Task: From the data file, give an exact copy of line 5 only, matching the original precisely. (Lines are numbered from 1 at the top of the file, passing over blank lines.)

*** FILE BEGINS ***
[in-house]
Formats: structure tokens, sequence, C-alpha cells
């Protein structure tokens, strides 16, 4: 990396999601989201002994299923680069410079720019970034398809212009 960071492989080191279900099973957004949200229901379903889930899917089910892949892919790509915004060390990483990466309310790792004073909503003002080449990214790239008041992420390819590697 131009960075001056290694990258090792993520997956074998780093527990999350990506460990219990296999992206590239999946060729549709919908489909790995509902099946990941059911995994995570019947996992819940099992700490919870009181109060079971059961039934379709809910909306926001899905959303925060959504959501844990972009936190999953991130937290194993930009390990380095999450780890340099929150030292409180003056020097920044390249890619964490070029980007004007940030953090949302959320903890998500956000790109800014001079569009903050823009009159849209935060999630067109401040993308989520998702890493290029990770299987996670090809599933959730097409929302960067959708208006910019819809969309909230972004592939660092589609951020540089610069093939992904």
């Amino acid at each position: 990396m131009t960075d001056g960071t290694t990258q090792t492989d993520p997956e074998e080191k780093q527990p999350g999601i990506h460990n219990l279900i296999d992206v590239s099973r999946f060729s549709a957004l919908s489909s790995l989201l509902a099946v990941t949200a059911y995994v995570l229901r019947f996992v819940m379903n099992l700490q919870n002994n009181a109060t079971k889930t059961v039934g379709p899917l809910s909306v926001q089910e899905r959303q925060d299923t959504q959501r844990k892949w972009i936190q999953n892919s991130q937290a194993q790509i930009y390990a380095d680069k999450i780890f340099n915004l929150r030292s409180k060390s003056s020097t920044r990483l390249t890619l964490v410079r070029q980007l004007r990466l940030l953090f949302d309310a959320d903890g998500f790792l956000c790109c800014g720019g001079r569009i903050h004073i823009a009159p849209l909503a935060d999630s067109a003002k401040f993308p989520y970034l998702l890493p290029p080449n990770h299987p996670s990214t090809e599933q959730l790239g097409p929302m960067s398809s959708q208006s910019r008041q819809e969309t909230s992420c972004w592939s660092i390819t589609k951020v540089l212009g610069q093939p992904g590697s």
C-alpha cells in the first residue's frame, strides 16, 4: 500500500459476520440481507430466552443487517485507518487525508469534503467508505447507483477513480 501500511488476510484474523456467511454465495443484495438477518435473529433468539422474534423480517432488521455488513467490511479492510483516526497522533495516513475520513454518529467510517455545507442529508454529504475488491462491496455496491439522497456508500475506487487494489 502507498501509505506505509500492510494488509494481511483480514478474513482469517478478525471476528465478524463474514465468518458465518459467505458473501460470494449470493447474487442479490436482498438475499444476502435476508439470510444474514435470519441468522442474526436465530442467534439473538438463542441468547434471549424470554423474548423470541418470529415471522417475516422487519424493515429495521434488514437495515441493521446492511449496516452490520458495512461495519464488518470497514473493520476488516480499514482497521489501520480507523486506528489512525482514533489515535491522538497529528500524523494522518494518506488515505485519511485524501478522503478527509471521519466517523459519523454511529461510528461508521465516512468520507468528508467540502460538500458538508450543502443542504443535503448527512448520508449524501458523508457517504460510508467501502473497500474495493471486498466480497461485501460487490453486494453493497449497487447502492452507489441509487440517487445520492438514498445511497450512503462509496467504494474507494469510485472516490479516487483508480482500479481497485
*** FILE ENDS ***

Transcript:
C-alpha cells in the first residue's frame, strides 16, 4: 500500500459476520440481507430466552443487517485507518487525508469534503467508505447507483477513480 501500511488476510484474523456467511454465495443484495438477518435473529433468539422474534423480517432488521455488513467490511479492510483516526497522533495516513475520513454518529467510517455545507442529508454529504475488491462491496455496491439522497456508500475506487487494489 502507498501509505506505509500492510494488509494481511483480514478474513482469517478478525471476528465478524463474514465468518458465518459467505458473501460470494449470493447474487442479490436482498438475499444476502435476508439470510444474514435470519441468522442474526436465530442467534439473538438463542441468547434471549424470554423474548423470541418470529415471522417475516422487519424493515429495521434488514437495515441493521446492511449496516452490520458495512461495519464488518470497514473493520476488516480499514482497521489501520480507523486506528489512525482514533489515535491522538497529528500524523494522518494518506488515505485519511485524501478522503478527509471521519466517523459519523454511529461510528461508521465516512468520507468528508467540502460538500458538508450543502443542504443535503448527512448520508449524501458523508457517504460510508467501502473497500474495493471486498466480497461485501460487490453486494453493497449497487447502492452507489441509487440517487445520492438514498445511497450512503462509496467504494474507494469510485472516490479516487483508480482500479481497485